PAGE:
"OK, good. You're developing parallel institutions," said Popovic. This was Adam Michnik's strategy for Solidarity in Poland: Don't tear down institutions -- build your own. "You did this to remove bodies after Cyclone Nargis" -- the 2008 disaster that killed more than 138,000 people in Burma -- "when the government would not. Now, what if the municipality doesn't care?"
"We'll dump the garbage in front of the mayor," said a tall man. Popovic laughed. "Or you could choose a lower-risk strategy -- take pictures of the garbage and present them to authorities," he said.
When the next group came to the front of the room, its members were smiling and, oddly, taking off their shoes. Their spokeswoman, a young woman in a pink shirt who was wriggling with excitement, proposed a "Barefoot Campaign," to commemorate the monks of the Saffron Revolution, who do not wear shoes. The idea was to start with 100 young people, contacted by email and social networks. They would do something simple: go barefoot in public spaces. "We can start with the pagodas," said Pink Shirt -- no one wears shoes in a pagoda anyway. And people could walk through paint, Pink Shirt said. "We can easily measure success -- if we see barefoot people and footprints everywhere."
"When the authorities respond with arrests, how will you respond?" Auntie asked. The group had thought through this. "For safety, people can carry a pair of broken sandals in their pocket to show the police," said a cherubic-faced young man. "Or you can say, 'I'm getting ready to go running.'"
The tall man halted their excitement. "If the authorities see you leaving footprints, they will know and arrest you."
"They won't know who it was if we do it at night," said the Cherub. "Let's do it!" He pumped his fist in the air. Everyone laughed.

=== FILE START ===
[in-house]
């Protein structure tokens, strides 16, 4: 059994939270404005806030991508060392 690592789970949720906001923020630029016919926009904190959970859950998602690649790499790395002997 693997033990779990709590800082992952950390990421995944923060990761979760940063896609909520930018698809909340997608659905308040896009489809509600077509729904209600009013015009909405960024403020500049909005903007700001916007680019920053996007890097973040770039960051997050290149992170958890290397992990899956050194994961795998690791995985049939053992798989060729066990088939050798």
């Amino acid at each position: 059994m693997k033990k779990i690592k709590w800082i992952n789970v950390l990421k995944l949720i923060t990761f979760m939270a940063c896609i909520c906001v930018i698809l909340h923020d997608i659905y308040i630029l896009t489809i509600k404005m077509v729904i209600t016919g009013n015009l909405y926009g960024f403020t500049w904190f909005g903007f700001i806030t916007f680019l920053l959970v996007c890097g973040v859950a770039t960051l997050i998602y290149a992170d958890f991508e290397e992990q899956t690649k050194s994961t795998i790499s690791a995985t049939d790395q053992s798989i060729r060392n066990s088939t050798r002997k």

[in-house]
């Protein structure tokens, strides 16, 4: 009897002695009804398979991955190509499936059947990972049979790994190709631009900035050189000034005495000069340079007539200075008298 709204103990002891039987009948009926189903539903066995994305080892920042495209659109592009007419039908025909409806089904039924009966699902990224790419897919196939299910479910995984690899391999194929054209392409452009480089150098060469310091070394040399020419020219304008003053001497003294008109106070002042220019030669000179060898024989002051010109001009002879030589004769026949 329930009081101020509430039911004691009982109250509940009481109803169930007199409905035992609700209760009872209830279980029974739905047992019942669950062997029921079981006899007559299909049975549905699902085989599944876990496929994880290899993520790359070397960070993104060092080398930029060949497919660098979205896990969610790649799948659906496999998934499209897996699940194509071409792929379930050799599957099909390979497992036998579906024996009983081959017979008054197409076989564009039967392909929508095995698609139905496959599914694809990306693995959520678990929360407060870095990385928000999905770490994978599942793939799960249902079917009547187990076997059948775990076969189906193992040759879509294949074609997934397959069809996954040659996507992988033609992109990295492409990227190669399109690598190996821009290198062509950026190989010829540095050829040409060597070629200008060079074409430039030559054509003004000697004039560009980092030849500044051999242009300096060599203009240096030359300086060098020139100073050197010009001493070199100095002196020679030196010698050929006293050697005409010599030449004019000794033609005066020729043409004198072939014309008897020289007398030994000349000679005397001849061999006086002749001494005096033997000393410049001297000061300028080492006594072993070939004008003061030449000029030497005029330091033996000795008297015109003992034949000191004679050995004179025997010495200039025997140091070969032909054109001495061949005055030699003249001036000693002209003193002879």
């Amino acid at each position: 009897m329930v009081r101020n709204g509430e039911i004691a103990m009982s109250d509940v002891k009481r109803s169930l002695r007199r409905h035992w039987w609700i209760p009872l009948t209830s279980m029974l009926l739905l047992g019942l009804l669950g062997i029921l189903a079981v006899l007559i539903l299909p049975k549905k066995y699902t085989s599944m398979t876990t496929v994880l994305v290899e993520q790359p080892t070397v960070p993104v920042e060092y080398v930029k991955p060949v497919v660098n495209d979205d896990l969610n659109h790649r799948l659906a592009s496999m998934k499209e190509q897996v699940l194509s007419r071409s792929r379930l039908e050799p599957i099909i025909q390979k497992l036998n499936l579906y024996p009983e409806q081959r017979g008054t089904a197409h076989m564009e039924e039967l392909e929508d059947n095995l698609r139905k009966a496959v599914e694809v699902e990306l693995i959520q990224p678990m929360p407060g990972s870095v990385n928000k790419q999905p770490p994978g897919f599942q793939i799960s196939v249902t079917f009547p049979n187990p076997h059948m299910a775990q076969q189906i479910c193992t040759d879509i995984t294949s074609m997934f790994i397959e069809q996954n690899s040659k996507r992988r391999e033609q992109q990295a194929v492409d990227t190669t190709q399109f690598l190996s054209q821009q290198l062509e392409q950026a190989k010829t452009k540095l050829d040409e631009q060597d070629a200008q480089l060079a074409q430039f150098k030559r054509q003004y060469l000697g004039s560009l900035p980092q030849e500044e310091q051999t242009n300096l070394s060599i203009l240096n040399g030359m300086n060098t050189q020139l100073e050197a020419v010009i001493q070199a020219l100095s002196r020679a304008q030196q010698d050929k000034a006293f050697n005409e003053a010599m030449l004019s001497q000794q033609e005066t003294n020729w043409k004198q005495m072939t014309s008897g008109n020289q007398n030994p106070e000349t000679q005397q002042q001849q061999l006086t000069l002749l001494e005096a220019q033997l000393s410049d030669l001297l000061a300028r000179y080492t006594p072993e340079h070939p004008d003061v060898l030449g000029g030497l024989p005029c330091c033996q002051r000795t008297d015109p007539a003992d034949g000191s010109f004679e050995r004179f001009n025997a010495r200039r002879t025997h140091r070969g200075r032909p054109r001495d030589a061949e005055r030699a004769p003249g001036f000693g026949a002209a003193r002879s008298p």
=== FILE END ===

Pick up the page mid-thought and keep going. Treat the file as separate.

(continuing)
But the footprints were a problem -- they could quite literally lead the police to their prey. Then a soft-spoken young woman in a gauze shirt spoke up. "There are lots of stray dogs and cats," she said. "We can put a dish of paint in front of where they live so they will walk through it." Cats and dogs as the foot soldiers of democracy! They looked at each other, awed by their own brilliance, and slapped hands all around.
Near the end of the week the group watched Burma VJ, a 2008 documentary by Danish director Anders Ostergaard about a group of clandestine Burmese video journalists, whose footage, smuggled out of the country, is often the only way the outside world knows what is happening in Burma. The film takes place during the Saffron Revolution; it is precious contraband in Burma, and most of the participants had seen it before. It is a document of hope and valor, a record of a few weeks many Burmese consider the high point of their lives. But after a week of CANVAS training, the Burmese were watching it with fresh eyes.
When the film ended, Djinovic walked to the front of the room. "So what did you think?" he said. The Cherub was wide-eyed. "This was not organized!" he said. Suddenly the Saffron Revolution looked very different. It was so brave, so inspiring -- and so improvised, foolish, and irresponsible. "People were going into the streets spontaneously, asking for something that is not achievable," Djinovic told them, perhaps not gentle enough as he razed their heroes. "Our advice," he said slowly, "is that you think about nonviolent struggle totally differently than you have seen in this movie."
Silence fell over the group.
"Then you know what you have to do," he said.